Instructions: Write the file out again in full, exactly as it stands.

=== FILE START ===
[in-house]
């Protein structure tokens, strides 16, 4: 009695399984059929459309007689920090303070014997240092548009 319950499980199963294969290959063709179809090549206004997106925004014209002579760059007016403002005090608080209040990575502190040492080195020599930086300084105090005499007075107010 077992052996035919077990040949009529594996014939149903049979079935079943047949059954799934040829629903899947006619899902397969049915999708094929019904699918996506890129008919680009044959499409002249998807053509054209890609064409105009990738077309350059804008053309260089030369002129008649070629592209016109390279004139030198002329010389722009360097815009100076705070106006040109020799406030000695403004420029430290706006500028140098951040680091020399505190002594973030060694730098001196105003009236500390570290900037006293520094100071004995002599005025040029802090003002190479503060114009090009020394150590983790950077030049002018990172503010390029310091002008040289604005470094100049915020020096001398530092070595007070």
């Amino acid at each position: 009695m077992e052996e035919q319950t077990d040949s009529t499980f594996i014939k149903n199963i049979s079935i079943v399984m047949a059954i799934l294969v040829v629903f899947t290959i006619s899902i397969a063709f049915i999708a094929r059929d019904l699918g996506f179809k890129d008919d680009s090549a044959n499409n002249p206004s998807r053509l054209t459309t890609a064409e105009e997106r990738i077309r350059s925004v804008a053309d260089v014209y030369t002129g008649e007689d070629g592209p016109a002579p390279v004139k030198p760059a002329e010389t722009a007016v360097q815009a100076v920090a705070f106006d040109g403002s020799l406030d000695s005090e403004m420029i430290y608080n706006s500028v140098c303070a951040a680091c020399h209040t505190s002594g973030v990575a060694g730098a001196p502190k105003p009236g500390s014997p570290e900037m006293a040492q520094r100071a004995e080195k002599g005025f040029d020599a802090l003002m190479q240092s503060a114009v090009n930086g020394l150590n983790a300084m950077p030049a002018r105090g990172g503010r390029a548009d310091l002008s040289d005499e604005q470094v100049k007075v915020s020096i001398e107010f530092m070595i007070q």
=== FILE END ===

[in-house]
């Protein structure tokens, strides 16, 4: 009695399984059929459309007689920090303070014997240092548009 319950499980199963294969290959063709179809090549206004997106925004014209002579760059007016403002005090608080209040990575502190040492080195020599930086300084105090005499007075107010 077992052996035919077990040949009529594996014939149903049979079935079943047949059954799934040829629903899947006619899902397969049915999708094929019904699918996506890129008919680009044959499409002249998807053509054209890609064409105009990738077309350059804008053309260089030369002129008649070629592209016109390279004139030198002329010389722009360097815009100076705070106006040109020799406030000695403004420029430290706006500028140098951040680091020399505190002594973030060694730098001196105003009236500390570290900037006293520094100071004995002599005025040029802090003002190479503060114009090009020394150590983790950077030049002018990172503010390029310091002008040289604005470094100049915020020096001398530092070595007070």
């Amino acid at each position: 009695m077992e052996e035919q319950t077990d040949s009529t499980f594996i014939k149903n199963i049979s079935i079943v399984m047949a059954i799934l294969v040829v629903f899947t290959i006619s899902i397969a063709f049915i999708a094929r059929d019904l699918g996506f179809k890129d008919d680009s090549a044959n499409n002249p206004s998807r053509l054209t459309t890609a064409e105009e997106r990738i077309r350059s925004v804008a053309d260089v014209y030369t002129g008649e007689d070629g592209p016109a002579p390279v004139k030198p760059a002329e010389t722009a007016v360097q815009a100076v920090a705070f106006d040109g403002s020799l406030d000695s005090e403004m420029i430290y608080n706006s500028v140098c303070a951040a680091c020399h209040t505190s002594g973030v990575a060694g730098a001196p502190k105003p009236g500390s014997p570290e900037m006293a040492q520094r100071a004995e080195k002599g005025f040029d020599a802090l003002m190479q240092s503060a114009v090009n930086g020394l150590n983790a300084m950077p030049a002018r105090g990172g503010r390029a548009d310091l002008s040289d005499e604005q470094v100049k007075v915020s020096i001398e107010f530092m070595i007070q």